A haloed professional or politician gives a speech and repeats something we have heard many times before. The audience nods their heads in approval and cheers. At the end someone says, “Wow, that was quite persuasive.”
The only problem is: “It just ain’t so.”
Unfortunately, especially during a political year like this one, “just ain’t so” happens a little too often.Mark Twain is widely reported to have said, “It ain’t what you don’t know that gets you into trouble, it is what you know for sure that just ain’t so.”
Why do I mention this and then write the words “widely reported’?
Well, according to research done in the U.S. Library of Congress’ book Respectfully Quoted
, Twain saying this “just ain’t so.”As Forbes
have reported, the phrase should be attributed to a Josh Billings book called Everybody’s Friend
from 1874.In saying this, I am not trying point fingers at anyone and I’m certainly not knocking Mr. Twain.Humans are hardwired to anchor on repetition and comments from prominent members of the community, and Nobel prizes have been won for research on what is called the Halo Effect
and Availability Bias
.Our behavioral tendencies are very helpful when it comes to things like children following the advice of their parents and, as an example, not touching a hot stove when they are told repeatedly it will hurt.##TRENDING##When we’re acting as consumers, however, it’s important to remember that marketing and sales professionals are well-versed in taking advantage of these biases.Of course, most advertising and political copy is not intentionally false. But we can’t be reminded often enough that, when making an important decision, it is often prudent to “trust but verify.”A recent article in the Wall Street Journal might serve as a good example.The story was well-written and quite memorable, focusing on what is reported to be an impressive, long-term investment track record that “wins clients” and “instills confidence”.
What was the problem?
According to the manager’s own website, over the past 1, 3, 5, 10 and 15 years, he has underperformed his declared investment benchmark for every single period, which is not that impressive and doesn’t instill confidence. As an example, after fees, he has lagged his index by approximately 5.5% per year for the past 5-years*.I am leaving out links to the article on purpose and not mentioning the manager because my point is not to call out a specific manager or the journalist writing about him.Instead, my point is that investors and voters alike should simply be aware and consider a little fact checking of pervasive articles, speeches and presentations.Before voting this fall, consider visiting the Pulitzer Prize winning fact checking website Politifact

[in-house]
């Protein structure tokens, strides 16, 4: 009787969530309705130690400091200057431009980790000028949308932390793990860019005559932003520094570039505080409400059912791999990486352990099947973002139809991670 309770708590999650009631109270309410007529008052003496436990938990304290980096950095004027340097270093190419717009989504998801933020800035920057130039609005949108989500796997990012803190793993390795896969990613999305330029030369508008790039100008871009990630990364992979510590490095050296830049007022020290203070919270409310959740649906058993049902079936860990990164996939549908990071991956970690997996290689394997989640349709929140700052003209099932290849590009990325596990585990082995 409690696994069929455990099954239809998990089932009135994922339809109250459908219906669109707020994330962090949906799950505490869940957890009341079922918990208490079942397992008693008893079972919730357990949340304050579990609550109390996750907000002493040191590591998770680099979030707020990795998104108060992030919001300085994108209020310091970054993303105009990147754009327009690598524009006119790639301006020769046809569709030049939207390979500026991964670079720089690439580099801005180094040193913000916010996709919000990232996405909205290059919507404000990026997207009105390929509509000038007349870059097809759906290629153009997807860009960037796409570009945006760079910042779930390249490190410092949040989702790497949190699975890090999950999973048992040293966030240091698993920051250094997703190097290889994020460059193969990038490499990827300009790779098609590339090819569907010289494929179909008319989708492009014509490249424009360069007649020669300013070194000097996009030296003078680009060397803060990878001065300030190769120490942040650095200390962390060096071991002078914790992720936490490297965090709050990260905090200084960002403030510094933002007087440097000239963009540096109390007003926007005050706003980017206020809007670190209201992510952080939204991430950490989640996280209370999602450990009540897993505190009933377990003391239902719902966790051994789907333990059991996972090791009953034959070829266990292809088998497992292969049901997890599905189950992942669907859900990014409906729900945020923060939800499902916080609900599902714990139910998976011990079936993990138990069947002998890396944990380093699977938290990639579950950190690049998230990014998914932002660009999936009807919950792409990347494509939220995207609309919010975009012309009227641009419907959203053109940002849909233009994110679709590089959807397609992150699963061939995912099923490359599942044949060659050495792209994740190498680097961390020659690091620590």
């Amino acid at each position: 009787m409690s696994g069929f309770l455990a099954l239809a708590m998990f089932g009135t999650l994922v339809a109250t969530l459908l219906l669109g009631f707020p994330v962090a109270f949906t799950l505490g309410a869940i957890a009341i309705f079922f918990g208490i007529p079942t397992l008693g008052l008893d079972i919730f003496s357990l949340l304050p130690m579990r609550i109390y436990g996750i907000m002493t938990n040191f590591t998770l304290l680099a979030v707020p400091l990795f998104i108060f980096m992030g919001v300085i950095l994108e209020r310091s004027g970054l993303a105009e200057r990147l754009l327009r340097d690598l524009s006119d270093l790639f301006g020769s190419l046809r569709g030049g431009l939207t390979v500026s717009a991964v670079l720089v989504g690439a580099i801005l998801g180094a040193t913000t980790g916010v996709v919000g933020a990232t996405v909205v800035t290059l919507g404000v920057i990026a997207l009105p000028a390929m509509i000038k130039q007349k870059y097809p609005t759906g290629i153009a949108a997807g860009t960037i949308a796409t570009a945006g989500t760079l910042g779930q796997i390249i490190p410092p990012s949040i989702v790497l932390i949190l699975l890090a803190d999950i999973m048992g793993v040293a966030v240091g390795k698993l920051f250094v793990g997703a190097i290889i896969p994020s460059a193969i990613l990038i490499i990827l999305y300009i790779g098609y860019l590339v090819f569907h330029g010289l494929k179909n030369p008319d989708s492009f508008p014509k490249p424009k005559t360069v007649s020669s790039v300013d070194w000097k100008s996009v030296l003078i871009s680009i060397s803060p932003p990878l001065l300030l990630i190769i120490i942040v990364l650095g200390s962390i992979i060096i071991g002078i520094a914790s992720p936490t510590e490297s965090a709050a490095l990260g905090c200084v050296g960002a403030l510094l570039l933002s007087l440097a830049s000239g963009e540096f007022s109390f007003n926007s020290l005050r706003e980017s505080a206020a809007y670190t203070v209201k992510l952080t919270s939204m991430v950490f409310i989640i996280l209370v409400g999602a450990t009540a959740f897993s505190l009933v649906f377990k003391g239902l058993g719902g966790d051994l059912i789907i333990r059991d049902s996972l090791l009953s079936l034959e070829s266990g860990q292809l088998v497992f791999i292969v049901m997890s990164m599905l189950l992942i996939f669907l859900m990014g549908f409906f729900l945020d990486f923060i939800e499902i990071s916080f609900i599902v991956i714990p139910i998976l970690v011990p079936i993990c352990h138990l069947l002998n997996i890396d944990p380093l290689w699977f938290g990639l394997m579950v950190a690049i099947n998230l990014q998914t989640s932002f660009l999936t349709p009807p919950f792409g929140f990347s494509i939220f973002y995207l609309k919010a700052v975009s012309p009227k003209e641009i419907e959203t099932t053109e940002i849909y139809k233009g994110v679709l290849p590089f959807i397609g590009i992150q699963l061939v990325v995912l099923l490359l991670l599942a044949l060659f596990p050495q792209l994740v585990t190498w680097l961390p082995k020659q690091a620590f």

. In particular, watch out for what they list as “Pants On Fire” quotes.As it relates to the next great presentation about a hot investment product, manager or prognostication you hear from Wall Street, consider clicking on the following links to find research or articles related to the following questions: Have Investment Managers Been Able to Consistently Outperform Index Funds ? Have Active Managers Protected in Down Markets ? Have Complex Endowment Portfolios Outperformed Simple Solutions ? Do Hedge Funds Add Value to Taxable Portfolios ? Are Wall Street Forecasts Accurate ?
Of course outlier investment managers exist and some professionals on Wall Street have been able to provide predictions that are worth considering.Just don’t be a sheep blindly following what you read or hear into a vote or an investment without remembering what Mr. Billings actually wrote back in 1874:“Wisdom doesn’t consist in knowing more that is new, but in knowing less that is false”According to data posted on the manager’s website, the manager who was profiled in the article has underperformed in his flagship product both gross and net of fees for the past 1, 3, 5, 10 and 15 year periods ending 6/30/16. Fiduciary Wealth Partners, LLC does not guarantee the accuracy of this information and accepts no liability for reliance on this data.